Articles Posted in Insurance Law

by
Southern-Owners filed suit seeking a declaratory judgment absolving it of the duty to indemnify or defend Easdon Rhodes, or the other defendants, in an underlying negligence suit. The Fifth Circuit affirmed the district court's grant of summary judgment, holding that the vehicle driven by Joshua Rhodes, one of Easdon Rhodes' members, did not qualify for coverage under the terms of the Endorsement, and, even if the vehicle had qualified, the existence of a separate insurance policy also covering the accident triggered the Endorsement's exclusion clause absolving Southern-Owners of its duties under the policy. View "Southern-Owners Insurance Co. v. Moore" on Justia Law

Posted in: Insurance Law

by
This appeal arose out of the Ponzi scheme orchestrated by Scott Rothstein through his law firm, Rothstein Rosenfeldt Adler (RRA). Trustees of RRA filed suit alleging breach of contract and bad faith claims against insurance carriers that reached a settlement with Gibraltar and its executives after originally denying coverage. The Eleventh Circuit applied Florida law and exercised plenary review, holding that coverage was barred by a "professional services exclusion" found in each of the policies. Accordingly, the court affirmed the district court's grant of the insurers' motion to dismiss. View "Stettin v. National Union Fire Insurance Co." on Justia Law

by
Answering certified questions from the Eleventh Circuit, the Supreme Court of Georgia concluded that, while O.C.G.A. 9-11-67.1 sets forth certain terms and conditions that must be included in every written offer of settlement, nothing in Georgia law or the statute precludes parties from requiring "some additional act to effectuate acceptance;" O.C.G.A. 9-11-67.1 permits unilateral contracts whereby Pre-Suit Offers may demand acceptance in the form of performance before there was a binding enforceable settlement contract; and O.C.G.A. 9-11-67.1 does not preclude a Pre-Suit Offer from demanding timely payment as a condition of acceptance. In light of these answers, the Eleventh Circuit held that the district court correctly determined that O.C.G.A. 9-11-67.1 does not prohibit a party from requiring timely payment as a condition of acceptance of a settlement offer; the offer letter in this case unambiguously conditioned acceptance on timely payment; the insurers' issuance of two $50,000 checks with incomplete addresses, which never reached defendants or their attorney, did not satisfy this timely-payment condition; and the insurer failed to accept defendants' settlement offer, thus preventing the formation of a binding settlement agreement. Accordingly, the court affirmed summary judgment for defendants. View "Grange Mutual Casualty Co. v. Woodard" on Justia Law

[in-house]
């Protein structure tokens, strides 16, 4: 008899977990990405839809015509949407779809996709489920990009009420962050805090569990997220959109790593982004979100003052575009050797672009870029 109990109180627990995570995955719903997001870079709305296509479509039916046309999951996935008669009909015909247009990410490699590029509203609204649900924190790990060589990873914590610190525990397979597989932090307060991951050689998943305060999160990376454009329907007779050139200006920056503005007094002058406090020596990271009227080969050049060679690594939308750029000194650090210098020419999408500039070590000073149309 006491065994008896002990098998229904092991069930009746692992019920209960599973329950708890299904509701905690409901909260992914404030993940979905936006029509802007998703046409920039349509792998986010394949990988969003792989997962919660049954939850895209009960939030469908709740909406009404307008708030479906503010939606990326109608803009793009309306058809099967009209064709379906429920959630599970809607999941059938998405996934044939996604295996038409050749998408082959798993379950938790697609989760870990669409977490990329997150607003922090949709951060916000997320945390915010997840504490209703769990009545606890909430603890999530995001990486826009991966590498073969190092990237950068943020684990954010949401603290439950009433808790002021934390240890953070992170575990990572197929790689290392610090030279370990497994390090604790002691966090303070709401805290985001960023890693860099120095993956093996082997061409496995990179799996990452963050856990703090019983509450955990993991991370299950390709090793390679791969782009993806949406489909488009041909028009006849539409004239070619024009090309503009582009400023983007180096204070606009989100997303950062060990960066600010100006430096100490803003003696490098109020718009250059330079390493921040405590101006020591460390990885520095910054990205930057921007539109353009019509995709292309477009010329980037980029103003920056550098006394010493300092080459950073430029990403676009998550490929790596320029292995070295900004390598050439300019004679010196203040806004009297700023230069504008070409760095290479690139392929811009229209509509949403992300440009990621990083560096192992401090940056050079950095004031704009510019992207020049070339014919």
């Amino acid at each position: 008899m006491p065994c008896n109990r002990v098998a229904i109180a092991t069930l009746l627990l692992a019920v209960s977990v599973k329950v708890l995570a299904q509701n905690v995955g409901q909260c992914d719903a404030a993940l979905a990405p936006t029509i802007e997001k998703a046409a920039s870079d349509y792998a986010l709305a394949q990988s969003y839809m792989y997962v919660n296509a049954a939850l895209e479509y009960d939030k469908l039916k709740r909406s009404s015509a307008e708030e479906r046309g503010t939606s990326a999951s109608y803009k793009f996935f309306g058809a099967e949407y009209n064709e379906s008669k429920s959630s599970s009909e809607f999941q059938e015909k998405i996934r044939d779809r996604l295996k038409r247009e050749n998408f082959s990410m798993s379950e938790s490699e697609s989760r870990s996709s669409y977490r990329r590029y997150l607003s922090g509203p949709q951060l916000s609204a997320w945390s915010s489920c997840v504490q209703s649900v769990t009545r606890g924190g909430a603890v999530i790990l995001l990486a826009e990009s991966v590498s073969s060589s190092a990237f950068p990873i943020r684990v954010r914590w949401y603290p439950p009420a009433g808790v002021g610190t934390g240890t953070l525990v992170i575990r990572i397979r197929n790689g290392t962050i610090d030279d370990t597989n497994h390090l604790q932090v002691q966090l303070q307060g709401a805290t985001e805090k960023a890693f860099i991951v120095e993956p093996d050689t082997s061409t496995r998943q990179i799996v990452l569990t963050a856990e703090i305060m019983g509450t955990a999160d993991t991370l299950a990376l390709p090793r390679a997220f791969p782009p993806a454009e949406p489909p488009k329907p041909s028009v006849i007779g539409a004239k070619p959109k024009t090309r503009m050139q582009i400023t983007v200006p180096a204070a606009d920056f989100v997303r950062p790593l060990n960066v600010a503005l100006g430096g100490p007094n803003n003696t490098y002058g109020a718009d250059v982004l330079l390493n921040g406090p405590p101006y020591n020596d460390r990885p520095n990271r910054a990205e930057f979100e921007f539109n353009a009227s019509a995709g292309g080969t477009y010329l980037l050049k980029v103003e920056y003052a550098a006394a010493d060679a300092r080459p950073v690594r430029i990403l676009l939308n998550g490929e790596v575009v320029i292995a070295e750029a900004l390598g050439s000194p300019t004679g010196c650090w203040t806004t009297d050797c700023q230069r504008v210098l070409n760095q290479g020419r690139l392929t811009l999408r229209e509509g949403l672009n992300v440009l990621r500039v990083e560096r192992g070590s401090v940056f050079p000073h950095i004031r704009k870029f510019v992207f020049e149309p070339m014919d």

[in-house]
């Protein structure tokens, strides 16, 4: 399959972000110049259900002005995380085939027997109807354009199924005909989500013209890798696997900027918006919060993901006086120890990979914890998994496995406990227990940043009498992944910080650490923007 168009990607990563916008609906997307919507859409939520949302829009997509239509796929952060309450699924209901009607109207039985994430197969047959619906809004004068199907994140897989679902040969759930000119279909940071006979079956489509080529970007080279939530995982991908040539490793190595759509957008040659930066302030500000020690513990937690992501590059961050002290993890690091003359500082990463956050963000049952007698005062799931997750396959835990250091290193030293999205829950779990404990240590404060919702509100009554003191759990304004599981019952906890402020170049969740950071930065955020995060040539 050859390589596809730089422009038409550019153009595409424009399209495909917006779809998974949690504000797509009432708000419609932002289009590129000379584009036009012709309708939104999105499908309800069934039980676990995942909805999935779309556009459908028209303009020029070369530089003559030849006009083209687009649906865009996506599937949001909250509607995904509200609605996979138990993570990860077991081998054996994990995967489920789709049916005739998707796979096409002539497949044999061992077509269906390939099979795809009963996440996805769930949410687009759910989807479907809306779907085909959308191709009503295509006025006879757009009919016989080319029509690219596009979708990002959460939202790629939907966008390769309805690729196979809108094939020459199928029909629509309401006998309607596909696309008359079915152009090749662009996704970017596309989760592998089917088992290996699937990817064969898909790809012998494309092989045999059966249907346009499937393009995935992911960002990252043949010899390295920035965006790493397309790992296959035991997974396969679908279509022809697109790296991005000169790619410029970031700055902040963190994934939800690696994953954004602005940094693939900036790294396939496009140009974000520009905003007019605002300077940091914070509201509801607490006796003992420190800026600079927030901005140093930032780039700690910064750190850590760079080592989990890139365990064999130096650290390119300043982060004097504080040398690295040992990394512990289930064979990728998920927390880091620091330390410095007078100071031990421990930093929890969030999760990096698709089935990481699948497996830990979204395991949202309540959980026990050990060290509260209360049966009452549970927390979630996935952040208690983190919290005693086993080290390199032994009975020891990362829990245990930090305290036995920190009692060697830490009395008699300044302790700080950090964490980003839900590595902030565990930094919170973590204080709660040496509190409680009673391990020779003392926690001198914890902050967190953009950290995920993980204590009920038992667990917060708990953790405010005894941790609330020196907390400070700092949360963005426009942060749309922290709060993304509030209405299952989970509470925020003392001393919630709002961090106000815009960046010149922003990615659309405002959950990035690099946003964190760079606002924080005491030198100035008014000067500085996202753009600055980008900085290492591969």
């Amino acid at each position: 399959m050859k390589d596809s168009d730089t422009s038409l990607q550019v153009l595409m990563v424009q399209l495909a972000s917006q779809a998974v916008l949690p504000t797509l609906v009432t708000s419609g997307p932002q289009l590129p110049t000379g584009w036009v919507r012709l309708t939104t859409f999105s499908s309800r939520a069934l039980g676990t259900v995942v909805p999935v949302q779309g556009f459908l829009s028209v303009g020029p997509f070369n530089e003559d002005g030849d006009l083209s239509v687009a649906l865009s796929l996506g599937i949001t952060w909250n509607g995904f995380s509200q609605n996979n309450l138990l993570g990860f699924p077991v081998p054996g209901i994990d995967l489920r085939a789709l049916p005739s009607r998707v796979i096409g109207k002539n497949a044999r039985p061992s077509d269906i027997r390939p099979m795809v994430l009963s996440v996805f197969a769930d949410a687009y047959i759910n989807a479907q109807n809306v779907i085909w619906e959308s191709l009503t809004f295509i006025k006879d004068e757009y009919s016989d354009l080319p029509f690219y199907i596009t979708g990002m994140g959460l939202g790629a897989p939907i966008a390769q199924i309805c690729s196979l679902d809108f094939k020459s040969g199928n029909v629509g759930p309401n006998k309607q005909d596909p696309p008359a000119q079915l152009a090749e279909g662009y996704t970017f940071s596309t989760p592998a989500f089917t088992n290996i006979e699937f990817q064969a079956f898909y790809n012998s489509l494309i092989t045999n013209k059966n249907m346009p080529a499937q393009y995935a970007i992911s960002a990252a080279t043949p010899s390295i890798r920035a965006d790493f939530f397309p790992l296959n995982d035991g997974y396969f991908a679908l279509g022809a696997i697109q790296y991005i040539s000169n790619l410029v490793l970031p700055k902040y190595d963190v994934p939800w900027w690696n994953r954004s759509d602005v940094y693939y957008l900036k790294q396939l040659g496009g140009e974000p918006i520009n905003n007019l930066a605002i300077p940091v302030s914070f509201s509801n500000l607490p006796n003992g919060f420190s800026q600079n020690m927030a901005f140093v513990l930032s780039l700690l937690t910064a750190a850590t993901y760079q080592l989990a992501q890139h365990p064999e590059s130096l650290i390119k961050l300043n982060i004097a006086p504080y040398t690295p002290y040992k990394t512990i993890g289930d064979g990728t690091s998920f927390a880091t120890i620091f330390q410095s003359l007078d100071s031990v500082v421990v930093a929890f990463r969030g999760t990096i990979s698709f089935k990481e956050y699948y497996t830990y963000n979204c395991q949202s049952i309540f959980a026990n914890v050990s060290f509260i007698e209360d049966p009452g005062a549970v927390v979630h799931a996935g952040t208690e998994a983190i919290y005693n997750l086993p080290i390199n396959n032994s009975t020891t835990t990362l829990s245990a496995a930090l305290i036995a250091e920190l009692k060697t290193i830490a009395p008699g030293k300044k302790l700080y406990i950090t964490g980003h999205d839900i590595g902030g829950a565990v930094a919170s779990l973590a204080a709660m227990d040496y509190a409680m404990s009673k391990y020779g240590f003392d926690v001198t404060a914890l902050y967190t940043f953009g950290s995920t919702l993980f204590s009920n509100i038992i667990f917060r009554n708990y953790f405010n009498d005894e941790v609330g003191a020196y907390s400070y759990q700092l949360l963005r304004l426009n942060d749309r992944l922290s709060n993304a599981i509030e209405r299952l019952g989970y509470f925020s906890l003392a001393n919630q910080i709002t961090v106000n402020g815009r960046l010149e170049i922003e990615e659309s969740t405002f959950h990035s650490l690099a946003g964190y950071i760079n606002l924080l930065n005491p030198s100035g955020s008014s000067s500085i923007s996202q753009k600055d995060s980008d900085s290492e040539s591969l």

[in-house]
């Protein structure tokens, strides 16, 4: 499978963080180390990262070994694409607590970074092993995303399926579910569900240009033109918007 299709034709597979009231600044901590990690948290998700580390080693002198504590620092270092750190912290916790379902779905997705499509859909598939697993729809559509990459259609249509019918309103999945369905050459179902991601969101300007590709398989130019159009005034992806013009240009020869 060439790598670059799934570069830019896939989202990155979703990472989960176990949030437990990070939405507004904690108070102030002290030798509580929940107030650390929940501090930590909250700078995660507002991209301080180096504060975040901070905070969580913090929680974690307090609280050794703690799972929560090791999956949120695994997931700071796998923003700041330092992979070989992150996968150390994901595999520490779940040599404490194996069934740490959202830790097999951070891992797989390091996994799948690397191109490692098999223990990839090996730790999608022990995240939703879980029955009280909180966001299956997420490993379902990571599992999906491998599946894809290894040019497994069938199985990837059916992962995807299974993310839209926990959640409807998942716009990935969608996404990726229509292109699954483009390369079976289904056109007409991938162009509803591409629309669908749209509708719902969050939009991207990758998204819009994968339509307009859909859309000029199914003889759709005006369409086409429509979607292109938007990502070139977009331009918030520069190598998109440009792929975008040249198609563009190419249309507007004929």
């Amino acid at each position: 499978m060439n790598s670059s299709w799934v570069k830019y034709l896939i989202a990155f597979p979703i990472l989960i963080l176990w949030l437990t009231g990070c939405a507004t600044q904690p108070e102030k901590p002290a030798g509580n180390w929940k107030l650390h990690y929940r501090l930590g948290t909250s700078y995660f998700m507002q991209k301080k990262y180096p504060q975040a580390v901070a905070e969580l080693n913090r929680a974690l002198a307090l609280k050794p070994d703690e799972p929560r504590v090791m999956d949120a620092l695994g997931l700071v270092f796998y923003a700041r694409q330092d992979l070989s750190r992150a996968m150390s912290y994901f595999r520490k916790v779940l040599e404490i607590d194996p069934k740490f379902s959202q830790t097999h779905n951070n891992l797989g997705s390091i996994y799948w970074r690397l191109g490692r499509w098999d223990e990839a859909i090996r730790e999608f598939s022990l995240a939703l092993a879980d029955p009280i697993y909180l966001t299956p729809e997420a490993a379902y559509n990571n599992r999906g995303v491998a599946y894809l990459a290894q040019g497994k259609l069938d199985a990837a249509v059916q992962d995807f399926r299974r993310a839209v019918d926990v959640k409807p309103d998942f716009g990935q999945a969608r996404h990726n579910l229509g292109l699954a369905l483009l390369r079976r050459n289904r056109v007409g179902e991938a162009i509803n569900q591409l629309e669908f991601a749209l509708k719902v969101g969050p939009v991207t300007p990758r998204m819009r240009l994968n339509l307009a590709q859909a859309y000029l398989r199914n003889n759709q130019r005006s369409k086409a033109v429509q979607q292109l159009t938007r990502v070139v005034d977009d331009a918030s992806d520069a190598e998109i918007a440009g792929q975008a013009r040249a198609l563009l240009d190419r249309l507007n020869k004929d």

by
The Eleventh Circuit reversed the grant of partial summary judgment on the binding effect of the verdict in the Circuit Court's breach-of-contract case and held that the parties must again litigate statutory damages. In this case, GEICO did not receive appellate review of the statutory-damages determination in the parties' underlying breach-of-contract case. Therefore, that damages determination did not bind the parties in this bad faith case. View "Bottini v. GEICO" on Justia Law

Posted in: Insurance Law

by